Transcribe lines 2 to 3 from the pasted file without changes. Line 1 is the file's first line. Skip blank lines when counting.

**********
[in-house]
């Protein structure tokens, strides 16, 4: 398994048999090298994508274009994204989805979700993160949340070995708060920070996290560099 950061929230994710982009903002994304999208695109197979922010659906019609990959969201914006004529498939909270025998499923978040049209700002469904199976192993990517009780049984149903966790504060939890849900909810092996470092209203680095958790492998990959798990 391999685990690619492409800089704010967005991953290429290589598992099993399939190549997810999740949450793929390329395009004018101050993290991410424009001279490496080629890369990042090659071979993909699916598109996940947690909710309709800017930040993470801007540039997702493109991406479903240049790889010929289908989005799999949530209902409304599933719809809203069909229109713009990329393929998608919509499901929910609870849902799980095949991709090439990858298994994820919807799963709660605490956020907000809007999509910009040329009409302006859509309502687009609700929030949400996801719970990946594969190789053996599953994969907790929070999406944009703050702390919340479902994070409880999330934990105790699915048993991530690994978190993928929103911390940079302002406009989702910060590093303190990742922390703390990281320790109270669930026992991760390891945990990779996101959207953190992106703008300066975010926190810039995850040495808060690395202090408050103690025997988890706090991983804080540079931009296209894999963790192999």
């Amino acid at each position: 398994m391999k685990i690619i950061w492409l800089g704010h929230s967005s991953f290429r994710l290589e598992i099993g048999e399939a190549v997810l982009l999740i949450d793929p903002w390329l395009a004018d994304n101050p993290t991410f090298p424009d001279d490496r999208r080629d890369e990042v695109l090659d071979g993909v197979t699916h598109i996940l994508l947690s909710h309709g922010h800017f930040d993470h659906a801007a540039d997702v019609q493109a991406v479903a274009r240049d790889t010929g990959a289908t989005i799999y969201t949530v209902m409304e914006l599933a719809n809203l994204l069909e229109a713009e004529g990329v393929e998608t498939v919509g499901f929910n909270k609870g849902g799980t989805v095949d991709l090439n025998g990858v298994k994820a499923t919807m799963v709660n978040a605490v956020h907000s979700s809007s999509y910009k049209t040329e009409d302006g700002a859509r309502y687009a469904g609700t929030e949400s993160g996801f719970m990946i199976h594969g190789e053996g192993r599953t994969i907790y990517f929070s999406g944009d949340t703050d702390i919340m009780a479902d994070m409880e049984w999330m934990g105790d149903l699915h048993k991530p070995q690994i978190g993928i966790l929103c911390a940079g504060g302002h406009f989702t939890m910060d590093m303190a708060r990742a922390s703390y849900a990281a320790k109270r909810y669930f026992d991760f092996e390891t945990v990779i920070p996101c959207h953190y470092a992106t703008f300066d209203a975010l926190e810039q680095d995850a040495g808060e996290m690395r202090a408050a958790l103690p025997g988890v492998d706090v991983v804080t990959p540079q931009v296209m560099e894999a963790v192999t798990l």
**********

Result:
């Protein structure tokens, strides 16, 4: 398994048999090298994508274009994204989805979700993160949340070995708060920070996290560099 950061929230994710982009903002994304999208695109197979922010659906019609990959969201914006004529498939909270025998499923978040049209700002469904199976192993990517009780049984149903966790504060939890849900909810092996470092209203680095958790492998990959798990 391999685990690619492409800089704010967005991953290429290589598992099993399939190549997810999740949450793929390329395009004018101050993290991410424009001279490496080629890369990042090659071979993909699916598109996940947690909710309709800017930040993470801007540039997702493109991406479903240049790889010929289908989005799999949530209902409304599933719809809203069909229109713009990329393929998608919509499901929910609870849902799980095949991709090439990858298994994820919807799963709660605490956020907000809007999509910009040329009409302006859509309502687009609700929030949400996801719970990946594969190789053996599953994969907790929070999406944009703050702390919340479902994070409880999330934990105790699915048993991530690994978190993928929103911390940079302002406009989702910060590093303190990742922390703390990281320790109270669930026992991760390891945990990779996101959207953190992106703008300066975010926190810039995850040495808060690395202090408050103690025997988890706090991983804080540079931009296209894999963790192999």
């Amino acid at each position: 398994m391999k685990i690619i950061w492409l800089g704010h929230s967005s991953f290429r994710l290589e598992i099993g048999e399939a190549v997810l982009l999740i949450d793929p903002w390329l395009a004018d994304n101050p993290t991410f090298p424009d001279d490496r999208r080629d890369e990042v695109l090659d071979g993909v197979t699916h598109i996940l994508l947690s909710h309709g922010h800017f930040d993470h659906a801007a540039d997702v019609q493109a991406v479903a274009r240049d790889t010929g990959a289908t989005i799999y969201t949530v209902m409304e914006l599933a719809n809203l994204l069909e229109a713009e004529g990329v393929e998608t498939v919509g499901f929910n909270k609870g849902g799980t989805v095949d991709l090439n025998g990858v298994k994820a499923t919807m799963v709660n978040a605490v956020h907000s979700s809007s999509y910009k049209t040329e009409d302006g700002a859509r309502y687009a469904g609700t929030e949400s993160g996801f719970m990946i199976h594969g190789e053996g192993r599953t994969i907790y990517f929070s999406g944009d949340t703050d702390i919340m009780a479902d994070m409880e049984w999330m934990g105790d149903l699915h048993k991530p070995q690994i978190g993928i966790l929103c911390a940079g504060g302002h406009f989702t939890m910060d590093m303190a708060r990742a922390s703390y849900a990281a320790k109270r909810y669930f026992d991760f092996e390891t945990v990779i920070p996101c959207h953190y470092a992106t703008f300066d209203a975010l926190e810039q680095d995850a040495g808060e996290m690395r202090a408050a958790l103690p025997g988890v492998d706090v991983v804080t990959p540079q931009v296209m560099e894999a963790v192999t798990l």